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China Imposes Quarantine to Limit SARS



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Beijing --- In an effort to halt the spread of the deadly SARS virus, Chinese health officials quarantined nearly 500 people ahead of one of the country's busiest travel holidays as the World Health Organization dispatched a team Monday to help investigate the source of the outbreak.

Since last Thursday, China has announced two confirmed cases of severe acute respiratory syndrome and six suspected cases --- one of which led to the first death in China since a major SARS outbreak last year. All of the patients are linked to a single person who worked at a virology laboratory in Beijing.

May 1, May Day, marks the start of one of China's busiest travel weeks. Tens of millions of people take trains, buses and airplanes during the weeklong holiday, providing a crucial stimulus to the economy. Last year's SARS panic peaked around May Day, causing travel to grind to a halt and the shutdown of most restaurants and entertainment venues.

The disease killed 774 people worldwide last year, infected more than 8,000 and severely affected global travel. So far this year, SARS has been reported in two lab-related cases in Taiwan and Singapore and in four cases in southern China --- but the sporadic outbreak has not come close to inducing last year's mass panic.

After a Beijing nurse and the lab worker, a female graduate student from Anhui province, were found to have SARS, authorities quarantined 337 people in Beijing and 133 in Anhui. The lab worker was cared for by her mother, who died on April 19 after she, too, showed symptoms of SARS. Officials have also called for stricter health surveillance at airports and train stations. The National Institute of Virology in Beijing was sealed off and experts traveled to provincial labs to conduct checks.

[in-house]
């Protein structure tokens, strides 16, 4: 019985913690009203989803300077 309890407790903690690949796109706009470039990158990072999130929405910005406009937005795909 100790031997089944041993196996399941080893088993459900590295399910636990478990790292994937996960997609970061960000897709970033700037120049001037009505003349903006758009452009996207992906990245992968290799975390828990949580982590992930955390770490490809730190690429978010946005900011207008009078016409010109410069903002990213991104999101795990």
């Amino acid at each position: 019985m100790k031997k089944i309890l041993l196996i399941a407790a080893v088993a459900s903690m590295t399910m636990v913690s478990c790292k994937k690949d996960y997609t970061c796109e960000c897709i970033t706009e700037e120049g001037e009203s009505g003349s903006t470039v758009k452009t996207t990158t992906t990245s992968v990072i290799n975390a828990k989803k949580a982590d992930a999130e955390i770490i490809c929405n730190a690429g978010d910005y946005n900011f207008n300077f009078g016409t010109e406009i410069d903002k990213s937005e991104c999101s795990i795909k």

WHO officials have said that violations of lab guidelines probably caused the new infections. The nurse's mother, father, aunt and roommate were reported as suspected cases Sunday.

Experts are perplexed about why it took nearly a month to suspect SARS in the lab worker, who first complained of a fever on March 25. She took the train back and forth between Beijing and Anhui several times to see doctors and was diagnosed with viral pneumonia on April 4, according to the China Daily.

Unlike last year, when the government tried to cover up SARS for months after it emerged, the Chinese media have carried detailed reports of the new SARS outbreak. However, the reports usually emphasize how much China is cooperating with WHO and neglect to mention any remotely critical comments from WHO officials.

Furthermore, Chinese authorities have not looked kindly on any bold reporting of SARS.

The Southern Metropolitan Daily, a Chinese newspaper that broke the news of China's first SARS case this season --- before China reported it to WHO --- has been punished. Its top manager and editor were sentenced last month to 11 and 12 years in prison on corruption charges and another editor was arrested. The actions have been widely seen as government retaliation for the paper's aggressive reporting, which has made it one of the most profitable papers in China.

Meanwhile, the official Xinhua News Agency reported that China will begin the first phase of clinical testing of a SARS vaccine on human subjects "in the near future" on 40 volunteers at a Beijing hospital. China is the first country to approve clinical tests of a SARS vaccine on humans, Xinhua said.

Copyright 2004 The Atlanta Journal-Constitution

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